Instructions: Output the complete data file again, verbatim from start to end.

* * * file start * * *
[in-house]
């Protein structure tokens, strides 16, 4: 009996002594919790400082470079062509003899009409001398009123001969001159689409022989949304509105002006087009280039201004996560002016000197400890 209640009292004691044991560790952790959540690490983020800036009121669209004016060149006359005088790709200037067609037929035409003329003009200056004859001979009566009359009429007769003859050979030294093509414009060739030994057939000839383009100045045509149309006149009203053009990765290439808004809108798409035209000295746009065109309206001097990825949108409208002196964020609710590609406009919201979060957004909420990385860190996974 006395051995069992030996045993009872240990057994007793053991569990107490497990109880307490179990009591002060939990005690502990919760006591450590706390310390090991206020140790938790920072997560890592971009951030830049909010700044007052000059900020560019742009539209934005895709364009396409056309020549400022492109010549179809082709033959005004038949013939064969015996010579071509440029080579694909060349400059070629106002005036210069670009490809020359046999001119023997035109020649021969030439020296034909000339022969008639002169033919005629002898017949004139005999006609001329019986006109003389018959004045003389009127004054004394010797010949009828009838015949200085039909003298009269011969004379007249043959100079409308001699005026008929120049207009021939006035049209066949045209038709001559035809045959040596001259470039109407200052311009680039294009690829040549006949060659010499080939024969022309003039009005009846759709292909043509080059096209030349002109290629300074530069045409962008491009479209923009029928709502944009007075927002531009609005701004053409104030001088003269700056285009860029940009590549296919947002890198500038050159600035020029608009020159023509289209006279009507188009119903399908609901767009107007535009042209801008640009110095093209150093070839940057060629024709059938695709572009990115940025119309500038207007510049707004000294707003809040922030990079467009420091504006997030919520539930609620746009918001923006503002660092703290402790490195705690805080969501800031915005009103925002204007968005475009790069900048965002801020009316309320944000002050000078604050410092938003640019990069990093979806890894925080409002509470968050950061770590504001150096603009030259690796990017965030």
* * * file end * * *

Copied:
[in-house]
């Protein structure tokens, strides 16, 4: 009996002594919790400082470079062509003899009409001398009123001969001159689409022989949304509105002006087009280039201004996560002016000197400890 209640009292004691044991560790952790959540690490983020800036009121669209004016060149006359005088790709200037067609037929035409003329003009200056004859001979009566009359009429007769003859050979030294093509414009060739030994057939000839383009100045045509149309006149009203053009990765290439808004809108798409035209000295746009065109309206001097990825949108409208002196964020609710590609406009919201979060957004909420990385860190996974 006395051995069992030996045993009872240990057994007793053991569990107490497990109880307490179990009591002060939990005690502990919760006591450590706390310390090991206020140790938790920072997560890592971009951030830049909010700044007052000059900020560019742009539209934005895709364009396409056309020549400022492109010549179809082709033959005004038949013939064969015996010579071509440029080579694909060349400059070629106002005036210069670009490809020359046999001119023997035109020649021969030439020296034909000339022969008639002169033919005629002898017949004139005999006609001329019986006109003389018959004045003389009127004054004394010797010949009828009838015949200085039909003298009269011969004379007249043959100079409308001699005026008929120049207009021939006035049209066949045209038709001559035809045959040596001259470039109407200052311009680039294009690829040549006949060659010499080939024969022309003039009005009846759709292909043509080059096209030349002109290629300074530069045409962008491009479209923009029928709502944009007075927002531009609005701004053409104030001088003269700056285009860029940009590549296919947002890198500038050159600035020029608009020159023509289209006279009507188009119903399908609901767009107007535009042209801008640009110095093209150093070839940057060629024709059938695709572009990115940025119309500038207007510049707004000294707003809040922030990079467009420091504006997030919520539930609620746009918001923006503002660092703290402790490195705690805080969501800031915005009103925002204007968005475009790069900048965002801020009316309320944000002050000078604050410092938003640019990069990093979806890894925080409002509470968050950061770590504001150096603009030259690796990017965030």